How To Treat Ankle Sprains

Use the RICE method: Rest, Ice, Compression, and Elevation.

  • Rest the ankle from activity until pain subsides.
  • Ice the ankle for 20 minutes every few hours until the swelling subsides
  • Compression wraps, like an ACE bandage, will reduce swelling. Wear one for the first few days.
  • Elevate your ankle above your heart for a few hours per day to prevent swelling and bruising.

4. Bunions

Womans feet with bunions

Ah, bunions. Just the word itself seems to match the condition’s unpleasant nature, doesn’t it? A bunion is a large bump on the joint at the base of your big toe.

What Causes Bunions?

Bunions can be caused by wearing shoes that are too tight, a genetic predisposition, or arthritis.

What Do Bunions Feel Like?

Bunions typically form gradually and aren’t marked with pain from a specific moment. In fact, some may not be painful at all, but rather bothersome. The skin over the bunion will sometimes be sore, red and/or warm to the touch.

How To Treat Bunions:

Finding shoes that are comfortable and do not chafe up against the bunion is critical. If the bunion feels inflamed, apply ice to it. You can also find shoe inserts that help distribute pressure more evenly, reducing your foot pain. Unless your bunion causes severe pain, surgery is usually not recommended.

5. Achilles Tendinitis

Your Achilles tendon is a band of tissue that connects calf muscles to your heel bone. Achilles tendinitis occurs when this tendon becomes inflamed.

What Causes Achilles Tendinitis?

Tight calves are often the culprit of Achilles tendinitis. Runners who are running long distances and increasing their mileage quickly can get Achilles tendinitis, as can tennis or basketball players.

What Does Achillies Tendinitis Feel Like?

Achilles tendinitis is often marked by a mild ache near the back of your lower leg just above your heel. Swelling can also occur along with stiffness in your calf and a reduced range of motion.

How to Treat Achilles Tendinitis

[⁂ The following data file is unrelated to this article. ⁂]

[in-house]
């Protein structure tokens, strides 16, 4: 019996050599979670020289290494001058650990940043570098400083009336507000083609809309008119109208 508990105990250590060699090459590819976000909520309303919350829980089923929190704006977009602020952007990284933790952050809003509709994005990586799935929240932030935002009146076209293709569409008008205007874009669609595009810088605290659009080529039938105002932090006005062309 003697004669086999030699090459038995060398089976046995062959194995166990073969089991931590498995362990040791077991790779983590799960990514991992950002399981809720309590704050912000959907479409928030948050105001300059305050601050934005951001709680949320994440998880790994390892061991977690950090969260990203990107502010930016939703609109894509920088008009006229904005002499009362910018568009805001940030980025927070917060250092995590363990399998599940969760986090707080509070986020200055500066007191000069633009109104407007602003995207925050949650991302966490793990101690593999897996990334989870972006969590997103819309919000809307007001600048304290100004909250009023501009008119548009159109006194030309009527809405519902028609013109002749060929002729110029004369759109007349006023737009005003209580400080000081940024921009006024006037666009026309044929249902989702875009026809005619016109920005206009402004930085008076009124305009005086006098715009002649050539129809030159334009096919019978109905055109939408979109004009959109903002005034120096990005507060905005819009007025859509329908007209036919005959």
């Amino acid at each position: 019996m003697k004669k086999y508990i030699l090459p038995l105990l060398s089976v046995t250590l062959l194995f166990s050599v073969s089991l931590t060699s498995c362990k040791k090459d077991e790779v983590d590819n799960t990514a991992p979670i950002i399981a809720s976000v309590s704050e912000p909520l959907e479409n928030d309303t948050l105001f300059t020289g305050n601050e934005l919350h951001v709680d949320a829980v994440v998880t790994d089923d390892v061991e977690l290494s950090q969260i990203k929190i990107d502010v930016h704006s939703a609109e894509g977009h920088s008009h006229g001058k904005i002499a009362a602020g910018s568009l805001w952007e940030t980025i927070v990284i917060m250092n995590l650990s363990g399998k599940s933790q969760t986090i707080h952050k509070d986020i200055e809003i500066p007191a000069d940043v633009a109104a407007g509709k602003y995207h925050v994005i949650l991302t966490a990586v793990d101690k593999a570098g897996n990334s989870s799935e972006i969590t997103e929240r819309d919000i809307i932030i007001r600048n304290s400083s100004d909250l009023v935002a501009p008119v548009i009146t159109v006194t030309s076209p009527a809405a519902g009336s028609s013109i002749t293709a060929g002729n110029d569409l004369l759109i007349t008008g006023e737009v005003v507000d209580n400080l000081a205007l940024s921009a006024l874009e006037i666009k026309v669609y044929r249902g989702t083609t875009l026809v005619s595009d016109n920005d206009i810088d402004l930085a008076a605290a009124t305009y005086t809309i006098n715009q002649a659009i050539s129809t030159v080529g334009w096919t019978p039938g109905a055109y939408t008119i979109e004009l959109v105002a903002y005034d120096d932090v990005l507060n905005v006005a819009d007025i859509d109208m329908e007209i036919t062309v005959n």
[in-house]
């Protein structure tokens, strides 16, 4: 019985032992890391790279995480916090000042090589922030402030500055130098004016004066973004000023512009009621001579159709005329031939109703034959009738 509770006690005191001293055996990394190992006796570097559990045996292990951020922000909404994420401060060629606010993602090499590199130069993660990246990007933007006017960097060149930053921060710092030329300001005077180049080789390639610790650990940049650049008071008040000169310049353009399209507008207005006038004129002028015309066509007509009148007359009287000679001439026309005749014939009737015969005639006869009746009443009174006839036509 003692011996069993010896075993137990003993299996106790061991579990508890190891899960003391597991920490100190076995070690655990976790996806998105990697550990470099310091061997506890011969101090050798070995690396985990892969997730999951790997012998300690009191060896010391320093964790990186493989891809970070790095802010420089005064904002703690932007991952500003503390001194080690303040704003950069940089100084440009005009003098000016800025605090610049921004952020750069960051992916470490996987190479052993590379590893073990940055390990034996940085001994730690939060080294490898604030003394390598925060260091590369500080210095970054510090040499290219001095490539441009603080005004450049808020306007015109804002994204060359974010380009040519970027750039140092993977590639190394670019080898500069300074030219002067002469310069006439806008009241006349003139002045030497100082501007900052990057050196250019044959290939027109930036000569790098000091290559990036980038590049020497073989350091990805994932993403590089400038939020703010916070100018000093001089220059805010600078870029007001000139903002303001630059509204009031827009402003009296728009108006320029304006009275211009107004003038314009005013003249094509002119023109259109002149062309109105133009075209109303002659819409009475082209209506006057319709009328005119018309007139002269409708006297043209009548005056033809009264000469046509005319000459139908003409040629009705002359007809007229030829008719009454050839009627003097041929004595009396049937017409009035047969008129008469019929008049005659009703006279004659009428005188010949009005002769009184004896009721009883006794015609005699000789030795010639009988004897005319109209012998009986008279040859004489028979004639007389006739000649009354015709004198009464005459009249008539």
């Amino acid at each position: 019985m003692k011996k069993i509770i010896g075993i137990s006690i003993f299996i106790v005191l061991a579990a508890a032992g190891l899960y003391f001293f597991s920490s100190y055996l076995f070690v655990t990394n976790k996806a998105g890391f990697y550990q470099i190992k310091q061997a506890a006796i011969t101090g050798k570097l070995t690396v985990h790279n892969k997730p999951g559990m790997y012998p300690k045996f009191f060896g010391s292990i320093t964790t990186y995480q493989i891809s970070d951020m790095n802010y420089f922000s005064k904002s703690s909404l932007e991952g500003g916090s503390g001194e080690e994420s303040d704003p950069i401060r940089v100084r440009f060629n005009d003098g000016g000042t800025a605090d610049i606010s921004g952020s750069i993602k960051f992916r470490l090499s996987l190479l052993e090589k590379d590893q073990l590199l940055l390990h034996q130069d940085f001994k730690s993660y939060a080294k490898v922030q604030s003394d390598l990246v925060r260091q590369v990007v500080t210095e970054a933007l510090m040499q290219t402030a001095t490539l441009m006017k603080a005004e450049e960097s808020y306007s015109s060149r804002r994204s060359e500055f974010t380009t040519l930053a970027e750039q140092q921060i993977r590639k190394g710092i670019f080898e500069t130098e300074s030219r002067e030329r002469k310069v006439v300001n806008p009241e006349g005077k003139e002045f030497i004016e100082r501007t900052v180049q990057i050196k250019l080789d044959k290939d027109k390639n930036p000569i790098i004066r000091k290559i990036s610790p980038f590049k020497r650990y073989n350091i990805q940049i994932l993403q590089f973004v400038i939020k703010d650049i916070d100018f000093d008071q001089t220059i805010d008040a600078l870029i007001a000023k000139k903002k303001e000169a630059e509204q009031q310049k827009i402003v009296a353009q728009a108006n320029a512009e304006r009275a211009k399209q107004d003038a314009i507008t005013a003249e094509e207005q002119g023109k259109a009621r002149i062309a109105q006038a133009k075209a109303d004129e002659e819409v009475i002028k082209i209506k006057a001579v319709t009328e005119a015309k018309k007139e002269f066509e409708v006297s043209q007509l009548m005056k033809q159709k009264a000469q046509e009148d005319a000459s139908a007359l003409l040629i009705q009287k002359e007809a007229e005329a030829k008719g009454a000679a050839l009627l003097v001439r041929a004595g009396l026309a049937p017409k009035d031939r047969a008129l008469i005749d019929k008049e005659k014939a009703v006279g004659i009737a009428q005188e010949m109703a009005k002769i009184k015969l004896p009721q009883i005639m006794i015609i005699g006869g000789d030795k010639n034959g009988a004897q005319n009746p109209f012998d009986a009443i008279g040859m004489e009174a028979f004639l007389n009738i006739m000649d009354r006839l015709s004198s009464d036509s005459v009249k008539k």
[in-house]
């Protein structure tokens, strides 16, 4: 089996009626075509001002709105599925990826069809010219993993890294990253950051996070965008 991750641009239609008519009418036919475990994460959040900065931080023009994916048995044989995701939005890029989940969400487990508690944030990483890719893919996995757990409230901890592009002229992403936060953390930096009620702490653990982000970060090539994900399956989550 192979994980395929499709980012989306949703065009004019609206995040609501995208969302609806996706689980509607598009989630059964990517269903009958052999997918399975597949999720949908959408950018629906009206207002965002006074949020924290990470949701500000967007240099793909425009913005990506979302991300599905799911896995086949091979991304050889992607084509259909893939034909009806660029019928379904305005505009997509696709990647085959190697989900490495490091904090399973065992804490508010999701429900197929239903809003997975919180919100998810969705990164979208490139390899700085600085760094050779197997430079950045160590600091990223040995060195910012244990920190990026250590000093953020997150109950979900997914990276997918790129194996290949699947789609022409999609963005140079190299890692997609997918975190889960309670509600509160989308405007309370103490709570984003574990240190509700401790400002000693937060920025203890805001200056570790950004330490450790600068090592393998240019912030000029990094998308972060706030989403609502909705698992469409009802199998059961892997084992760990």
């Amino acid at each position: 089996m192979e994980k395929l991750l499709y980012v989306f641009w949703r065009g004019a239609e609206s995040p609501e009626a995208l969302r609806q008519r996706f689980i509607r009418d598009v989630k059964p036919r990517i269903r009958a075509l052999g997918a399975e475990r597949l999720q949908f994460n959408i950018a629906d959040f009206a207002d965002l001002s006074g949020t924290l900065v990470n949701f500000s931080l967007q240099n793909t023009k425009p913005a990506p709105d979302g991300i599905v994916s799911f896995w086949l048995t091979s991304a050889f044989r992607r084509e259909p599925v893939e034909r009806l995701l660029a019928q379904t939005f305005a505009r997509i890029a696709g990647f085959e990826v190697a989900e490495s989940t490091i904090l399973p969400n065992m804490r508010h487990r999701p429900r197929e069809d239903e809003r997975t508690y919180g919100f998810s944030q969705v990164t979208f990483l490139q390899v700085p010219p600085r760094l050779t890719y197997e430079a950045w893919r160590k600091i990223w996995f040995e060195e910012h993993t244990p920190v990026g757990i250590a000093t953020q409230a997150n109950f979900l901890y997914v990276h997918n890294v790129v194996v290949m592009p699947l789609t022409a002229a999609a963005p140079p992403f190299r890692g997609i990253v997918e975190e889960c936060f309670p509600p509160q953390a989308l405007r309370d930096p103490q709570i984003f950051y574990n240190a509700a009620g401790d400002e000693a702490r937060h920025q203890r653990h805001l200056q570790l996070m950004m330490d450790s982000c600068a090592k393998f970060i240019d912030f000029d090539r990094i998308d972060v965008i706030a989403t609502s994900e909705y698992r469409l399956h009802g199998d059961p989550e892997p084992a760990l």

Usually, you can treat Achilles tendinitis at home with ice and rest. Serious cases can lead to tendon ruptures that may require surgery.

6. Turf Toe

Turf toe occurs when your big toe bends beyond its normal range of motion. It is considered a type of sprain and will usually cause swelling.

What Causes Turf Toe?

They call it “Turf Toe” because it often occurs during sports that are played on artificial turf, when your shoe grips to the surface but your body continues to move forward, bending the toe.

What Does Turf Toe Feel Like?

Turf toe can cause a spike of pain if you suddenly hyperextend your toe. The pain of is usually worse when you try to manipulate or bend the toe upwards.

How To Treat Turf Toe

Once swelling stops, you can tape your toe to restrict its movement. It’s important to keep the big toe from bending like that again, so you want to keep it steady.

7. Heel Spurs

Heel spurs are a type of bone spur that occurs in the heel. They are essentially “extra bone” that forms on top of normal bone.

What Causes Heel Spurs?

Bone spurs on the feet are often caused by tight ligaments from running, dancing, or jumping. They are also more common in people with flat feet.

What Do Heel Spurs Feel Like?

Heel spurs can cause pain if they press up against other bone or tissue. Many people describe this as a sharp prick or knife stab in the bottom of their foot upon standing in the morning. It can then become dull again until another bout of sitting/lying down and then applying pressure.

How To Treat Heel Spurs

Make sure to incorporate more calf stretches into your exercise routine to relieve those tight ligaments and avoid the offending activity that you think has caused your heel spur until pain subsides.

Tips For General Foot Pain Relief

Keep your feet healthy with these tips to prevent foot injuries and relieve current foot pain at the same time.

1. Stretch Your Feet